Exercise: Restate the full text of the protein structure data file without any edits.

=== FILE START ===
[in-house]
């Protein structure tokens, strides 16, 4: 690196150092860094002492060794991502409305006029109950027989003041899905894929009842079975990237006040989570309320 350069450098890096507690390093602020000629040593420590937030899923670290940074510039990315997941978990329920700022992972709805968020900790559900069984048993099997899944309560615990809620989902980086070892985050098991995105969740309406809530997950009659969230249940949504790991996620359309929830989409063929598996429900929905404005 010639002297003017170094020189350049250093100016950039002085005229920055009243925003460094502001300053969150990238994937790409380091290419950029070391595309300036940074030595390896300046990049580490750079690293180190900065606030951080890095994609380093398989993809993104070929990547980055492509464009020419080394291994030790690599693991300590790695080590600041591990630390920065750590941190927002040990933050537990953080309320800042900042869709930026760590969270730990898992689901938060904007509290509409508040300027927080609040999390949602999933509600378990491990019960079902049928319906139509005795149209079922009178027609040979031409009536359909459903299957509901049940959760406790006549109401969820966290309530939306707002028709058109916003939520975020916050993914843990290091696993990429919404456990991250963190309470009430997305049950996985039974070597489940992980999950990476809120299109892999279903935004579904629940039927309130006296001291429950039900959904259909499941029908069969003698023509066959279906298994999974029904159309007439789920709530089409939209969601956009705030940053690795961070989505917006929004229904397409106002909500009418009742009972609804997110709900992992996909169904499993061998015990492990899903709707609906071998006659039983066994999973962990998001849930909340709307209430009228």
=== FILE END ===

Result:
[in-house]
């Protein structure tokens, strides 16, 4: 690196150092860094002492060794991502409305006029109950027989003041899905894929009842079975990237006040989570309320 350069450098890096507690390093602020000629040593420590937030899923670290940074510039990315997941978990329920700022992972709805968020900790559900069984048993099997899944309560615990809620989902980086070892985050098991995105969740309406809530997950009659969230249940949504790991996620359309929830989409063929598996429900929905404005 010639002297003017170094020189350049250093100016950039002085005229920055009243925003460094502001300053969150990238994937790409380091290419950029070391595309300036940074030595390896300046990049580490750079690293180190900065606030951080890095994609380093398989993809993104070929990547980055492509464009020419080394291994030790690599693991300590790695080590600041591990630390920065750590941190927002040990933050537990953080309320800042900042869709930026760590969270730990898992689901938060904007509290509409508040300027927080609040999390949602999933509600378990491990019960079902049928319906139509005795149209079922009178027609040979031409009536359909459903299957509901049940959760406790006549109401969820966290309530939306707002028709058109916003939520975020916050993914843990290091696993990429919404456990991250963190309470009430997305049950996985039974070597489940992980999950990476809120299109892999279903935004579904629940039927309130006296001291429950039900959904259909499941029908069969003698023509066959279906298994999974029904159309007439789920709530089409939209969601956009705030940053690795961070989505917006929004229904397409106002909500009418009742009972609804997110709900992992996909169904499993061998015990492990899903709707609906071998006659039983066994999973962990998001849930909340709307209430009228």